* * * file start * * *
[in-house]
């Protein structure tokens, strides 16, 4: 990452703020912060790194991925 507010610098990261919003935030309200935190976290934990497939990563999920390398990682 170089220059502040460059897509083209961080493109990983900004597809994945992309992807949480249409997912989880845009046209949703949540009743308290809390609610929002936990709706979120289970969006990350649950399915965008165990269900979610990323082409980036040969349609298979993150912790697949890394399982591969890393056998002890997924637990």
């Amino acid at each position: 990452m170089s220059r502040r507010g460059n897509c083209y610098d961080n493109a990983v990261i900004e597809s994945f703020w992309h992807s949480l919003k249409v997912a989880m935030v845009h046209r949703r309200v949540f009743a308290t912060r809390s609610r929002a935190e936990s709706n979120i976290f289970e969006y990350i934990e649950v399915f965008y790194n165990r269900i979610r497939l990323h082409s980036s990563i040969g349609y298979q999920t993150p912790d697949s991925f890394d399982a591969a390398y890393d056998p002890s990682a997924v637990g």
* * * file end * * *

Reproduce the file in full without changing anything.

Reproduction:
[in-house]
């Protein structure tokens, strides 16, 4: 990452703020912060790194991925 507010610098990261919003935030309200935190976290934990497939990563999920390398990682 170089220059502040460059897509083209961080493109990983900004597809994945992309992807949480249409997912989880845009046209949703949540009743308290809390609610929002936990709706979120289970969006990350649950399915965008165990269900979610990323082409980036040969349609298979993150912790697949890394399982591969890393056998002890997924637990």
């Amino acid at each position: 990452m170089s220059r502040r507010g460059n897509c083209y610098d961080n493109a990983v990261i900004e597809s994945f703020w992309h992807s949480l919003k249409v997912a989880m935030v845009h046209r949703r309200v949540f009743a308290t912060r809390s609610r929002a935190e936990s709706n979120i976290f289970e969006y990350i934990e649950v399915f965008y790194n165990r269900i979610r497939l990323h082409s980036s990563i040969g349609y298979q999920t993150p912790d697949s991925f890394d399982a591969a390398y890393d056998p002890s990682a997924v637990g």